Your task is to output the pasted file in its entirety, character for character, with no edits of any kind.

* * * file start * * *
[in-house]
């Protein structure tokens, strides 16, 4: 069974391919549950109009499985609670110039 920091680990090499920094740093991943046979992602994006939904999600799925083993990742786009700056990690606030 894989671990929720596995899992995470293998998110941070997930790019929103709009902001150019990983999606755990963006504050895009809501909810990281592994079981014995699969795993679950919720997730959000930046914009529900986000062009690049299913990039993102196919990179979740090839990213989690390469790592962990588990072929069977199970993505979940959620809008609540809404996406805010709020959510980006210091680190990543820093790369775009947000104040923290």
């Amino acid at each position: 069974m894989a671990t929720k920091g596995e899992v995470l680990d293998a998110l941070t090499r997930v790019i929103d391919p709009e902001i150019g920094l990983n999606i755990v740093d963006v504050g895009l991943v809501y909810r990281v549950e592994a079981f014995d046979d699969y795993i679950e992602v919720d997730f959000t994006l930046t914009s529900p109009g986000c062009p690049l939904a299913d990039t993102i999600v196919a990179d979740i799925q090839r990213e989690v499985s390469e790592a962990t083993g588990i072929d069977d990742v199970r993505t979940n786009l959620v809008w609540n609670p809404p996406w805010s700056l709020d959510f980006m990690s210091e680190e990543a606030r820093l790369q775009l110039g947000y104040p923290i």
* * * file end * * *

[in-house]
């Protein structure tokens, strides 16, 4: 069974391919549950109009499985609670110039 920091680990090499920094740093991943046979992602994006939904999600799925083993990742786009700056990690606030 894989671990929720596995899992995470293998998110941070997930790019929103709009902001150019990983999606755990963006504050895009809501909810990281592994079981014995699969795993679950919720997730959000930046914009529900986000062009690049299913990039993102196919990179979740090839990213989690390469790592962990588990072929069977199970993505979940959620809008609540809404996406805010709020959510980006210091680190990543820093790369775009947000104040923290």
């Amino acid at each position: 069974m894989a671990t929720k920091g596995e899992v995470l680990d293998a998110l941070t090499r997930v790019i929103d391919p709009e902001i150019g920094l990983n999606i755990v740093d963006v504050g895009l991943v809501y909810r990281v549950e592994a079981f014995d046979d699969y795993i679950e992602v919720d997730f959000t994006l930046t914009s529900p109009g986000c062009p690049l939904a299913d990039t993102i999600v196919a990179d979740i799925q090839r990213e989690v499985s390469e790592a962990t083993g588990i072929d069977d990742v199970r993505t979940n786009l959620v809008w609540n609670p809404p996406w805010s700056l709020d959510f980006m990690s210091e680190e990543a606030r820093l790369q775009l110039g947000y104040p923290i």